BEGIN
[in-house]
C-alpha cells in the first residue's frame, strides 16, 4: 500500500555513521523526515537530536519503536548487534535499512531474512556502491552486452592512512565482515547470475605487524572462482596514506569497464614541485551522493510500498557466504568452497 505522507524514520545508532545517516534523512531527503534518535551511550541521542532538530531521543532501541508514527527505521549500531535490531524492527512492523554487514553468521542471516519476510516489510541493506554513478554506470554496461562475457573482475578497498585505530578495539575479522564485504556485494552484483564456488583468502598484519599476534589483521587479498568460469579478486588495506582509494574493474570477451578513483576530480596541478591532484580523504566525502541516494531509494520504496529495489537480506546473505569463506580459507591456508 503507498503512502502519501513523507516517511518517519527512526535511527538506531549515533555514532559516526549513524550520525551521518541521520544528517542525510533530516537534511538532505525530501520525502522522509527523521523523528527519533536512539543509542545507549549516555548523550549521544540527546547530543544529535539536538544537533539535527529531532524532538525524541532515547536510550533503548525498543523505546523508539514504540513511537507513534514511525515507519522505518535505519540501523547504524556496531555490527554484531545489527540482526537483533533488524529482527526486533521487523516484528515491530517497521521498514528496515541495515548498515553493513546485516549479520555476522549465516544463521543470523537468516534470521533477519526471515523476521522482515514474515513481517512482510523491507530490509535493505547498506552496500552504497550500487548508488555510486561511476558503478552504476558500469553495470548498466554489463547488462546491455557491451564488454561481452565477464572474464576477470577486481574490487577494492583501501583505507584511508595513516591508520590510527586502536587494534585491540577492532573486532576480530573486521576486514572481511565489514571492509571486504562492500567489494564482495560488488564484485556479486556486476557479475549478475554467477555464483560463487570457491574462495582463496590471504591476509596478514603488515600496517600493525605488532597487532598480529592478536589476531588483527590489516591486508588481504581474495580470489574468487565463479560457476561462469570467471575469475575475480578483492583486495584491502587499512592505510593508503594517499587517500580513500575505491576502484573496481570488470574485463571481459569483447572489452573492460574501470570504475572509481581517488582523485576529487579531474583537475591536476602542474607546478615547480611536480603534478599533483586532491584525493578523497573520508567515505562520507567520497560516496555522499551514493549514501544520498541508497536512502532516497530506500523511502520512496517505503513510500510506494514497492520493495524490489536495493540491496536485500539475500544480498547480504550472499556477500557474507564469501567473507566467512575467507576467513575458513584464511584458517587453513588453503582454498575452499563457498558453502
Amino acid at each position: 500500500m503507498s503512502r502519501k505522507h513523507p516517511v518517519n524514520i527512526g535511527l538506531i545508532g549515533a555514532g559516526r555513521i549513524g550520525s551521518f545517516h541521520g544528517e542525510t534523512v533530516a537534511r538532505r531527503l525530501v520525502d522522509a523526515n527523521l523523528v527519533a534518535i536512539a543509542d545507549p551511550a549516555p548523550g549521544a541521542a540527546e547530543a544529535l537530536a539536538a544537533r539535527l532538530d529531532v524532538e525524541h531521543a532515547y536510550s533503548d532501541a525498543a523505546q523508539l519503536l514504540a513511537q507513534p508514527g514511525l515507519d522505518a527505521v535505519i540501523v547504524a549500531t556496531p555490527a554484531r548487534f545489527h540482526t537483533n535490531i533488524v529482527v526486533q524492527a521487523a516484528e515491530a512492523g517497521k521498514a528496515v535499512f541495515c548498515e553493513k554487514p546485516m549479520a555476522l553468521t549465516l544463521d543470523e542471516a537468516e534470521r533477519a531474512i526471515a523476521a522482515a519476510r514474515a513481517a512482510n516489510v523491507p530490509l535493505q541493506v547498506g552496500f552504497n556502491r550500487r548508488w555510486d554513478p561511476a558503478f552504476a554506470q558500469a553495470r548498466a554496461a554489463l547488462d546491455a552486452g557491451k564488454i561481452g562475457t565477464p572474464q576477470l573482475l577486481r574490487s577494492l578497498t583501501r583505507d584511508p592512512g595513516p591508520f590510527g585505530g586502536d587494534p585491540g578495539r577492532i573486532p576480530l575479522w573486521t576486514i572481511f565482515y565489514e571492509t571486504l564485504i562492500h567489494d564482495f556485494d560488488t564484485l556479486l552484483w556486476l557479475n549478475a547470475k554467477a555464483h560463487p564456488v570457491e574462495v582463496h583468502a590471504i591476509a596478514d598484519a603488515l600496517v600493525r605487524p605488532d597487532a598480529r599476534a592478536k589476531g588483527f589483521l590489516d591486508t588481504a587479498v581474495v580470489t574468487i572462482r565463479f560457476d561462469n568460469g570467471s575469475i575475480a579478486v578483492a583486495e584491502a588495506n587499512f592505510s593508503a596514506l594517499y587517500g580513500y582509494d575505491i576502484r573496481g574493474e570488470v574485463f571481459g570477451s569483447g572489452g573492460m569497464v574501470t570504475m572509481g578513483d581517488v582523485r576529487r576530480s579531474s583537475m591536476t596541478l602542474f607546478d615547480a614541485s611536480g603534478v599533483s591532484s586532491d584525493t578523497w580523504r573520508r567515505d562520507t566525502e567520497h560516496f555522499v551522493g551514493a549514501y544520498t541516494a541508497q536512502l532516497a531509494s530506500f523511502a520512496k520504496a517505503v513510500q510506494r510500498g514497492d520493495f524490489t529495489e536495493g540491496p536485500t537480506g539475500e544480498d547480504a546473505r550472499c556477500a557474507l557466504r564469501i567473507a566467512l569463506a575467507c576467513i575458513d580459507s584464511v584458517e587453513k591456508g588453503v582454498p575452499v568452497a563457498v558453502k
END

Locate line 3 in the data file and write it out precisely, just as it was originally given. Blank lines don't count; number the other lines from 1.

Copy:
Amino acid at each position: 500500500m503507498s503512502r502519501k505522507h513523507p516517511v518517519n524514520i527512526g535511527l538506531i545508532g549515533a555514532g559516526r555513521i549513524g550520525s551521518f545517516h541521520g544528517e542525510t534523512v533530516a537534511r538532505r531527503l525530501v520525502d522522509a523526515n527523521l523523528v527519533a534518535i536512539a543509542d545507549p551511550a549516555p548523550g549521544a541521542a540527546e547530543a544529535l537530536a539536538a544537533r539535527l532538530d529531532v524532538e525524541h531521543a532515547y536510550s533503548d532501541a525498543a523505546q523508539l519503536l514504540a513511537q507513534p508514527g514511525l515507519d522505518a527505521v535505519i540501523v547504524a549500531t556496531p555490527a554484531r548487534f545489527h540482526t537483533n535490531i533488524v529482527v526486533q524492527a521487523a516484528e515491530a512492523g517497521k521498514a528496515v535499512f541495515c548498515e553493513k554487514p546485516m549479520a555476522l553468521t549465516l544463521d543470523e542471516a537468516e534470521r533477519a531474512i526471515a523476521a522482515a519476510r514474515a513481517a512482510n516489510v523491507p530490509l535493505q541493506v547498506g552496500f552504497n556502491r550500487r548508488w555510486d554513478p561511476a558503478f552504476a554506470q558500469a553495470r548498466a554496461a554489463l547488462d546491455a552486452g557491451k564488454i561481452g562475457t565477464p572474464q576477470l573482475l577486481r574490487s577494492l578497498t583501501r583505507d584511508p592512512g595513516p591508520f590510527g585505530g586502536d587494534p585491540g578495539r577492532i573486532p576480530l575479522w573486521t576486514i572481511f565482515y565489514e571492509t571486504l564485504i562492500h567489494d564482495f556485494d560488488t564484485l556479486l552484483w556486476l557479475n549478475a547470475k554467477a555464483h560463487p564456488v570457491e574462495v582463496h583468502a590471504i591476509a596478514d598484519a603488515l600496517v600493525r605487524p605488532d597487532a598480529r599476534a592478536k589476531g588483527f589483521l590489516d591486508t588481504a587479498v581474495v580470489t574468487i572462482r565463479f560457476d561462469n568460469g570467471s575469475i575475480a579478486v578483492a583486495e584491502a588495506n587499512f592505510s593508503a596514506l594517499y587517500g580513500y582509494d575505491i576502484r573496481g574493474e570488470v574485463f571481459g570477451s569483447g572489452g573492460m569497464v574501470t570504475m572509481g578513483d581517488v582523485r576529487r576530480s579531474s583537475m591536476t596541478l602542474f607546478d615547480a614541485s611536480g603534478v599533483s591532484s586532491d584525493t578523497w580523504r573520508r567515505d562520507t566525502e567520497h560516496f555522499v551522493g551514493a549514501y544520498t541516494a541508497q536512502l532516497a531509494s530506500f523511502a520512496k520504496a517505503v513510500q510506494r510500498g514497492d520493495f524490489t529495489e536495493g540491496p536485500t537480506g539475500e544480498d547480504a546473505r550472499c556477500a557474507l557466504r564469501i567473507a566467512l569463506a575467507c576467513i575458513d580459507s584464511v584458517e587453513k591456508g588453503v582454498p575452499v568452497a563457498v558453502k